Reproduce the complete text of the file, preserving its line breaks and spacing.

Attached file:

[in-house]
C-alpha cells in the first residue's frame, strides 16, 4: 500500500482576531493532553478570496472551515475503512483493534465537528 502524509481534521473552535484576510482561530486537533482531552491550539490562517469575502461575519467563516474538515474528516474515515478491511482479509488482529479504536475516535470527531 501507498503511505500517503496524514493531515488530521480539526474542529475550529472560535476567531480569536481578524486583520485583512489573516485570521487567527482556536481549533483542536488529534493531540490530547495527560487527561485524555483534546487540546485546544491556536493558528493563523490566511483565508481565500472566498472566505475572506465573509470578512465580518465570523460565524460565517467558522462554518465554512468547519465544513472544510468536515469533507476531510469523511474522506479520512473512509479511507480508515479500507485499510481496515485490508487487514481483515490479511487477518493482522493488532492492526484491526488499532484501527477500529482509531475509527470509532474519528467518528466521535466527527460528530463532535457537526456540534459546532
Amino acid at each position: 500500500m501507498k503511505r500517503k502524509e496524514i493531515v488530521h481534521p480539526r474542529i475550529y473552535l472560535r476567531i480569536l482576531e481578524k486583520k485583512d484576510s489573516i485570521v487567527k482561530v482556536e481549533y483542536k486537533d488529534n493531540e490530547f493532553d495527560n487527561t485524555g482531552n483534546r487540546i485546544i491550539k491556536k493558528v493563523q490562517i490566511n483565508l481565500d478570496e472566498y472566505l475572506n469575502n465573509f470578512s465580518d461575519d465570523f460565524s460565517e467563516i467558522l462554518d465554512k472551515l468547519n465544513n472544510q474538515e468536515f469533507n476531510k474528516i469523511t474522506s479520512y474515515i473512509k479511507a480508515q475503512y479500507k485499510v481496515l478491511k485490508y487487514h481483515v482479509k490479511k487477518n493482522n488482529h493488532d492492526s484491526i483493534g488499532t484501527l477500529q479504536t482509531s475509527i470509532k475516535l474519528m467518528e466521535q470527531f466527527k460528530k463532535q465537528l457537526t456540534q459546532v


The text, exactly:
[in-house]
C-alpha cells in the first residue's frame, strides 16, 4: 500500500482576531493532553478570496472551515475503512483493534465537528 502524509481534521473552535484576510482561530486537533482531552491550539490562517469575502461575519467563516474538515474528516474515515478491511482479509488482529479504536475516535470527531 501507498503511505500517503496524514493531515488530521480539526474542529475550529472560535476567531480569536481578524486583520485583512489573516485570521487567527482556536481549533483542536488529534493531540490530547495527560487527561485524555483534546487540546485546544491556536493558528493563523490566511483565508481565500472566498472566505475572506465573509470578512465580518465570523460565524460565517467558522462554518465554512468547519465544513472544510468536515469533507476531510469523511474522506479520512473512509479511507480508515479500507485499510481496515485490508487487514481483515490479511487477518493482522493488532492492526484491526488499532484501527477500529482509531475509527470509532474519528467518528466521535466527527460528530463532535457537526456540534459546532
Amino acid at each position: 500500500m501507498k503511505r500517503k502524509e496524514i493531515v488530521h481534521p480539526r474542529i475550529y473552535l472560535r476567531i480569536l482576531e481578524k486583520k485583512d484576510s489573516i485570521v487567527k482561530v482556536e481549533y483542536k486537533d488529534n493531540e490530547f493532553d495527560n487527561t485524555g482531552n483534546r487540546i485546544i491550539k491556536k493558528v493563523q490562517i490566511n483565508l481565500d478570496e472566498y472566505l475572506n469575502n465573509f470578512s465580518d461575519d465570523f460565524s460565517e467563516i467558522l462554518d465554512k472551515l468547519n465544513n472544510q474538515e468536515f469533507n476531510k474528516i469523511t474522506s479520512y474515515i473512509k479511507a480508515q475503512y479500507k485499510v481496515l478491511k485490508y487487514h481483515v482479509k490479511k487477518n493482522n488482529h493488532d492492526s484491526i483493534g488499532t484501527l477500529q479504536t482509531s475509527i470509532k475516535l474519528m467518528e466521535q470527531f466527527k460528530k463532535q465537528l457537526t456540534q459546532v